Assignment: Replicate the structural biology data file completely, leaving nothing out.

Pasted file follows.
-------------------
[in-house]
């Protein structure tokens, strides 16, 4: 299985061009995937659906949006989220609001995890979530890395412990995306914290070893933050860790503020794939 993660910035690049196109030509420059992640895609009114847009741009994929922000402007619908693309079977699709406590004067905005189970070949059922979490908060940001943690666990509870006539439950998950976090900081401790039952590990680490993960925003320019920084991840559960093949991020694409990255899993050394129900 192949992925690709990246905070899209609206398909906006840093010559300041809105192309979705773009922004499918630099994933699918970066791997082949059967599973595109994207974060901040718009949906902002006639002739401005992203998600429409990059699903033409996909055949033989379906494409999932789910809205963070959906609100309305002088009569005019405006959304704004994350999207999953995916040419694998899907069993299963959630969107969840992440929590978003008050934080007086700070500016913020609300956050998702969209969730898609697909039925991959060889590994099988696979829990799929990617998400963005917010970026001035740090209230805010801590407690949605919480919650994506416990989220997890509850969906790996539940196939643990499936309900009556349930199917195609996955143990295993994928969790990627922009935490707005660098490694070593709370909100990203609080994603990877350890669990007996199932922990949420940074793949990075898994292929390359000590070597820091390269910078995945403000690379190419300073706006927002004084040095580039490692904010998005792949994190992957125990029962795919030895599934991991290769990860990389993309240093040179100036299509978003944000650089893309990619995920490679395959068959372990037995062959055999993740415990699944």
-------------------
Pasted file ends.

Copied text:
[in-house]
């Protein structure tokens, strides 16, 4: 299985061009995937659906949006989220609001995890979530890395412990995306914290070893933050860790503020794939 993660910035690049196109030509420059992640895609009114847009741009994929922000402007619908693309079977699709406590004067905005189970070949059922979490908060940001943690666990509870006539439950998950976090900081401790039952590990680490993960925003320019920084991840559960093949991020694409990255899993050394129900 192949992925690709990246905070899209609206398909906006840093010559300041809105192309979705773009922004499918630099994933699918970066791997082949059967599973595109994207974060901040718009949906902002006639002739401005992203998600429409990059699903033409996909055949033989379906494409999932789910809205963070959906609100309305002088009569005019405006959304704004994350999207999953995916040419694998899907069993299963959630969107969840992440929590978003008050934080007086700070500016913020609300956050998702969209969730898609697909039925991959060889590994099988696979829990799929990617998400963005917010970026001035740090209230805010801590407690949605919480919650994506416990989220997890509850969906790996539940196939643990499936309900009556349930199917195609996955143990295993994928969790990627922009935490707005660098490694070593709370909100990203609080994603990877350890669990007996199932922990949420940074793949990075898994292929390359000590070597820091390269910078995945403000690379190419300073706006927002004084040095580039490692904010998005792949994190992957125990029962795919030895599934991991290769990860990389993309240093040179100036299509978003944000650089893309990619995920490679395959068959372990037995062959055999993740415990699944």